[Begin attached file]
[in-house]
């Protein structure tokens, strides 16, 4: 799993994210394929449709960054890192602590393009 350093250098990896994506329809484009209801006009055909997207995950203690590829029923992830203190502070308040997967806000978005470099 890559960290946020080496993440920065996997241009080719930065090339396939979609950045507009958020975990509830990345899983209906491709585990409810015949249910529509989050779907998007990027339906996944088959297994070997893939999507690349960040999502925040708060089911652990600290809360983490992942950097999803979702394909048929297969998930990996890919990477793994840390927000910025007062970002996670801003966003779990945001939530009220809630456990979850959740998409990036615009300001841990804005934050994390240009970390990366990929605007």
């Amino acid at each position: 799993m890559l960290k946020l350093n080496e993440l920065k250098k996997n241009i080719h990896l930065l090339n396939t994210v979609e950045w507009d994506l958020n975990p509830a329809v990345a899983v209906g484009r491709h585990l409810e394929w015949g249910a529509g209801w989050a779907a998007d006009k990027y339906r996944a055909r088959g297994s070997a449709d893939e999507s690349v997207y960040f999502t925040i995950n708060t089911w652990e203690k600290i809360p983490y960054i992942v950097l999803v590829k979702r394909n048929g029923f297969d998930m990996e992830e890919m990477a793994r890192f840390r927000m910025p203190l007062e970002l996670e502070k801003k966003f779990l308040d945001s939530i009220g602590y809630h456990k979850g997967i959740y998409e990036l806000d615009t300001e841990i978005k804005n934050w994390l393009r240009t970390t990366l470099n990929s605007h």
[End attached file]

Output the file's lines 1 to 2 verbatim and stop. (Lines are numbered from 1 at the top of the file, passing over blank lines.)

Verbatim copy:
[in-house]
């Protein structure tokens, strides 16, 4: 799993994210394929449709960054890192602590393009 350093250098990896994506329809484009209801006009055909997207995950203690590829029923992830203190502070308040997967806000978005470099 890559960290946020080496993440920065996997241009080719930065090339396939979609950045507009958020975990509830990345899983209906491709585990409810015949249910529509989050779907998007990027339906996944088959297994070997893939999507690349960040999502925040708060089911652990600290809360983490992942950097999803979702394909048929297969998930990996890919990477793994840390927000910025007062970002996670801003966003779990945001939530009220809630456990979850959740998409990036615009300001841990804005934050994390240009970390990366990929605007």